Cargo Ship Leaks Bunker Oil In Nanaimo Harbour, Cleanup Underway

Crew members on a 180-meter cargo vessel reported the bunker oil spill at around 6:30 a.m. on Wednesday as the vessel was in dock at the Nanaimo cruise vessel terminal. The Canadian Coast Guard mentioned that an unconfirmed amount of heavy fuel oil had spilled during “a fuel transfer.”

Three big oil-spill-response vessels had been sent out from the Western Canada Marine Response Corp (abbreviated WCMRC) based in Nanaimo, and the containment booms were around the Maipo River as the heavy bunker oil was visible on the water. Additional skimming vessels, including a skimming vessel from the WCMRC in Sidney, are being sent to the zone.

Bunker Oil
Credit: wcmrc

The Canadian Coast Guard has established a command post to address this emergency, Michael Lowry, the communications manager associated with the WCMRC, mentioned on Wednesday morning. He added that it was unclear how much fuel leaked or what the spread could be around the jetty harbor, area, or shorelines. Lowry said crew members immediately shut off the fuel lines after observing the leak.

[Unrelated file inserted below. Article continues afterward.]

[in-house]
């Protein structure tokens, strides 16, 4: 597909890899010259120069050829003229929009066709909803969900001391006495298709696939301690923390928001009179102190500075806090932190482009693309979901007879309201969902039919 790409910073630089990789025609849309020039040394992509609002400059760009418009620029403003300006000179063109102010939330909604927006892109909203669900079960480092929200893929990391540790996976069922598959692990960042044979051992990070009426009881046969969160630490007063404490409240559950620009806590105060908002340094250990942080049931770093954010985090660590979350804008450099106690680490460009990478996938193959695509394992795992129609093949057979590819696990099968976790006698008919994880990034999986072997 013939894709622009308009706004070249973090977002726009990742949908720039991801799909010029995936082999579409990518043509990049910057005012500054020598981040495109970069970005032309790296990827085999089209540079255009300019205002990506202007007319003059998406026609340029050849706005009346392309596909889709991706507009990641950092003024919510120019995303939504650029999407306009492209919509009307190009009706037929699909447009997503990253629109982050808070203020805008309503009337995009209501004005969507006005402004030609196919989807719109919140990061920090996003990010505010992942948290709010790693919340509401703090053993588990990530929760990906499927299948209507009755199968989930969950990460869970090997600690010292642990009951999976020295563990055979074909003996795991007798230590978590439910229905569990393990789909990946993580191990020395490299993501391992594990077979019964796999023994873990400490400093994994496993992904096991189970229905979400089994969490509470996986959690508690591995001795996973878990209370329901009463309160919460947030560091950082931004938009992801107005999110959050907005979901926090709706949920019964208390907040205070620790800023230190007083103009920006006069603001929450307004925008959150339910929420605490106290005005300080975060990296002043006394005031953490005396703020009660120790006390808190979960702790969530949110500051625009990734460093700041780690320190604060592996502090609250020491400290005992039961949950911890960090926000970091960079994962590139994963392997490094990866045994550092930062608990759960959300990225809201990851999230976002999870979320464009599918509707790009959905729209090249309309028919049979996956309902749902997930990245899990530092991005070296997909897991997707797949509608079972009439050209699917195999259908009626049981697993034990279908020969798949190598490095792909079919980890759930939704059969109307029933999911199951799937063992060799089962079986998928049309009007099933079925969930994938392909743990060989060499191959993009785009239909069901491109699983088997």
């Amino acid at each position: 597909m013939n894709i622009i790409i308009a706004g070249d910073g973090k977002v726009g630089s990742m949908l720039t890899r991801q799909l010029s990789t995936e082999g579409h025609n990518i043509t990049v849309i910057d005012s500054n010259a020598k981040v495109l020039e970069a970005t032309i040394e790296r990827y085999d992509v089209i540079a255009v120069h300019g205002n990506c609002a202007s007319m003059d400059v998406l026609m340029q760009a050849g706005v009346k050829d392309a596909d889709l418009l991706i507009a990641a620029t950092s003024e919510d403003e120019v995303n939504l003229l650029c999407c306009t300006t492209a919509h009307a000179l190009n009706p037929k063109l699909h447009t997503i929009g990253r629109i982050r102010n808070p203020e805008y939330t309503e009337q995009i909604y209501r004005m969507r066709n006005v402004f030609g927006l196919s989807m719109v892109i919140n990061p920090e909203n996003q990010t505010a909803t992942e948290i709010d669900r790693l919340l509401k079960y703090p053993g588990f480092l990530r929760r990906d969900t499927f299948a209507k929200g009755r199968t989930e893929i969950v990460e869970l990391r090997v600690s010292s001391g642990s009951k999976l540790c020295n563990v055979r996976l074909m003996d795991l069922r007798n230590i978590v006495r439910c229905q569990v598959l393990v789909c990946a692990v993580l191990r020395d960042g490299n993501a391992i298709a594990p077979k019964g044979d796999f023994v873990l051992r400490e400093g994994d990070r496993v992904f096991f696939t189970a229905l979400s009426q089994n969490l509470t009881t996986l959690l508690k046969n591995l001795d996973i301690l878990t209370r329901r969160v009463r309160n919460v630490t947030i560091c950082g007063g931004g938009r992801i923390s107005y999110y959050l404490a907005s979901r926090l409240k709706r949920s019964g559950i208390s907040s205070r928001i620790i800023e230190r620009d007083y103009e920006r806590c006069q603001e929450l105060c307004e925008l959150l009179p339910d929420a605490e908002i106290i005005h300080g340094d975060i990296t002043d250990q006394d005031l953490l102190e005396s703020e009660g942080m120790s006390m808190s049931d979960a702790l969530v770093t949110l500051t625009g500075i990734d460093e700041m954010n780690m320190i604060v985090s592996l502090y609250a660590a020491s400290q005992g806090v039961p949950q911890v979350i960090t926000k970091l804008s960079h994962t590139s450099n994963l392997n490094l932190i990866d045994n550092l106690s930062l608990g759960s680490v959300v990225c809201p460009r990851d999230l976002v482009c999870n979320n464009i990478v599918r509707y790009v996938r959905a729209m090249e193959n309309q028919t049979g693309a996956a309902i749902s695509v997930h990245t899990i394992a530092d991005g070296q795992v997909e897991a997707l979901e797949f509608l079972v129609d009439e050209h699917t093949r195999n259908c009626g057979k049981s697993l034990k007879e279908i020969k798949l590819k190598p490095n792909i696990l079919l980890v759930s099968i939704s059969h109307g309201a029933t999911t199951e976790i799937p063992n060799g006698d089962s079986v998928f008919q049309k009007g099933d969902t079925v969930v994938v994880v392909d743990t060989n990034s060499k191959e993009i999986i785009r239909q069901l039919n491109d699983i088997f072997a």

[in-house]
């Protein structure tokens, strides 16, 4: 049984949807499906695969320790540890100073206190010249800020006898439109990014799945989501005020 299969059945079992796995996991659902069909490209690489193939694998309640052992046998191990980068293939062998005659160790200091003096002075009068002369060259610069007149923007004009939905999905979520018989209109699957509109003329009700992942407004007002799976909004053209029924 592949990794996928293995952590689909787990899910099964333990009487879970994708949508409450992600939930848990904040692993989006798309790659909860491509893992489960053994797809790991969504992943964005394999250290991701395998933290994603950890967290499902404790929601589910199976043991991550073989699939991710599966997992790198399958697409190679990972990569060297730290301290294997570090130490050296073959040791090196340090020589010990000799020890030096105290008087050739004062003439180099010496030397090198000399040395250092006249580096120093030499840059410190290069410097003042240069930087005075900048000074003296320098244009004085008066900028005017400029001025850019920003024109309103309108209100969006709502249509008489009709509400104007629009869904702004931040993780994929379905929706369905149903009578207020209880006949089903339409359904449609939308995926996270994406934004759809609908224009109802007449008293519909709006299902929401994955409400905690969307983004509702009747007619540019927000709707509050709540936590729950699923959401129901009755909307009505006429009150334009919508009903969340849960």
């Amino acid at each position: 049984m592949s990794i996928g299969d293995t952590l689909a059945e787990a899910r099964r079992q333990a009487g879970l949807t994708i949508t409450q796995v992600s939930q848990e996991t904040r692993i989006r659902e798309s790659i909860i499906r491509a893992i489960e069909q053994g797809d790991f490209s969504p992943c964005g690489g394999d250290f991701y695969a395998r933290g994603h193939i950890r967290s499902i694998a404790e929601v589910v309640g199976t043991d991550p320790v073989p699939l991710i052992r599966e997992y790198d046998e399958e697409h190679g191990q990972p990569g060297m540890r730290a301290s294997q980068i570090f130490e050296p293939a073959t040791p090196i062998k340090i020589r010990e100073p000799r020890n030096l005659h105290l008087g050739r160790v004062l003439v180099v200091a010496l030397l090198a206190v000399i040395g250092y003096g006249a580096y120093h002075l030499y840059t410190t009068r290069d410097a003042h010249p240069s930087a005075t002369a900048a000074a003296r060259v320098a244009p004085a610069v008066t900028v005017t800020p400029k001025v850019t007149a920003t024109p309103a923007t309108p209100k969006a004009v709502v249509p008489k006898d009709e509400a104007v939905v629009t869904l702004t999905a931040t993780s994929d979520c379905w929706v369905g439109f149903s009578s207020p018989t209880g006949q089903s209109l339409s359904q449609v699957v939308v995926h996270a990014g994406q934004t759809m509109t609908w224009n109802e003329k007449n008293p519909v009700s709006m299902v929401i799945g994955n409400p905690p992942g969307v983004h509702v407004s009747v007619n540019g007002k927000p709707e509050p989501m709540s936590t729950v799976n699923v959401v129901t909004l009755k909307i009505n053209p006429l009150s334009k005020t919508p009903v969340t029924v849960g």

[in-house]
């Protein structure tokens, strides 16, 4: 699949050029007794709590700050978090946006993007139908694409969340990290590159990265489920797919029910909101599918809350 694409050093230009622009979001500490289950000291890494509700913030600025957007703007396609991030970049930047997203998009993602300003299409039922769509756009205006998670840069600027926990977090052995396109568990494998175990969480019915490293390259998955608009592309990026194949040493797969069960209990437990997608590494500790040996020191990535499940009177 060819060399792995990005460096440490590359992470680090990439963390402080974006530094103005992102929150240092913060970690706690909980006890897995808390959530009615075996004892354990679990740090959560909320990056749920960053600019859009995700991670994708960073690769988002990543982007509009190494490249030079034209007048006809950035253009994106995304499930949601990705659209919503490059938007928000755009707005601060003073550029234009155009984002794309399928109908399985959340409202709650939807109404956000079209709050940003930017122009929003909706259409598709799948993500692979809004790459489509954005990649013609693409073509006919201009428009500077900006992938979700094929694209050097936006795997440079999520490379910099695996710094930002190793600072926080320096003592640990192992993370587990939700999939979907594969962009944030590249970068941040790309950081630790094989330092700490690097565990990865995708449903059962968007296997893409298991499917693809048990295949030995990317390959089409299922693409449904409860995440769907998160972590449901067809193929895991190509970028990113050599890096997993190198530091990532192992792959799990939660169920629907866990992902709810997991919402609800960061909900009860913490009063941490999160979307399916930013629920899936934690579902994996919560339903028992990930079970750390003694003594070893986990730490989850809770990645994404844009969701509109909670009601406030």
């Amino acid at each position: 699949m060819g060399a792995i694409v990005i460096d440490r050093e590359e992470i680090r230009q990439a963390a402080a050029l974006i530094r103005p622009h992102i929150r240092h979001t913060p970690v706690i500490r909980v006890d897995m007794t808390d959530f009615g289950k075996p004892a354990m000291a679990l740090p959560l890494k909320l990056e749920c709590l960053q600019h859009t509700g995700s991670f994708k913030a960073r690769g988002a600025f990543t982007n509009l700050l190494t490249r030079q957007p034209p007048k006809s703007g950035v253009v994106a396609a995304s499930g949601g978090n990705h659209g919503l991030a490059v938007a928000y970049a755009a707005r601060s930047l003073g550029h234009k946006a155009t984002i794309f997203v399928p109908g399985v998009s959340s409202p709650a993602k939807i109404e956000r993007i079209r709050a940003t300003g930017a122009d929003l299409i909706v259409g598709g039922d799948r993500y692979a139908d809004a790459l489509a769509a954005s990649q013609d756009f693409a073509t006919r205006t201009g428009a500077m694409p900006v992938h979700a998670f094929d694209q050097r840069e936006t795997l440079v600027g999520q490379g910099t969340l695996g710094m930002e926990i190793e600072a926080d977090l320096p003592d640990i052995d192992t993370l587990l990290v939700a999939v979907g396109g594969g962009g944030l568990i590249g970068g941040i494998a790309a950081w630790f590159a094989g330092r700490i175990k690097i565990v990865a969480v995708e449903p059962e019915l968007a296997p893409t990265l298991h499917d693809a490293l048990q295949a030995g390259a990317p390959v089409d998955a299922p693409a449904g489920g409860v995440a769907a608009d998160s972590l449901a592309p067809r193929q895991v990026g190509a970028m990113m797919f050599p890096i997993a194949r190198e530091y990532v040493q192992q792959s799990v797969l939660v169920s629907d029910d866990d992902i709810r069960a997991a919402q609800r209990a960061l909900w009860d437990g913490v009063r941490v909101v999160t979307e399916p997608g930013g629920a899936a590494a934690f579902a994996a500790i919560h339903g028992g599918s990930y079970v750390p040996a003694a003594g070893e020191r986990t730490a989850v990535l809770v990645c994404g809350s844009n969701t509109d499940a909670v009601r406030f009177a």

He mentioned that there are no estimates of how much fuel was spilled. A significant amount of the oil has been caught in the booms surrounding the vessel. The spill-response crew members have been laying containment booms, and there have been initial sweeps of the harbor looking for more oil on the water, said Lowry, adding that those sweeps will continue as more containment and skimmer boats are being carried to the scene.

Each spill-response ship has three or four crew members, including the coast guard and relevant Nanaimo Port Authority personnel. The command center of the coast guard is being set up on the site to coordinate cleanup and keep First Nations, provincial, municipal, and federal authorities apprised, mentioned Lowry. The Maipo River was earlier in Portland and had reached Nanaimo early on Wednesday.

The vessel was reportedly scheduled to dock at the Nanaimo Port Authority for two days. The bulk carrier was constructed in 2009.

Reference: Times Colonist, Cowichan Valley Citizen, Nanaimo

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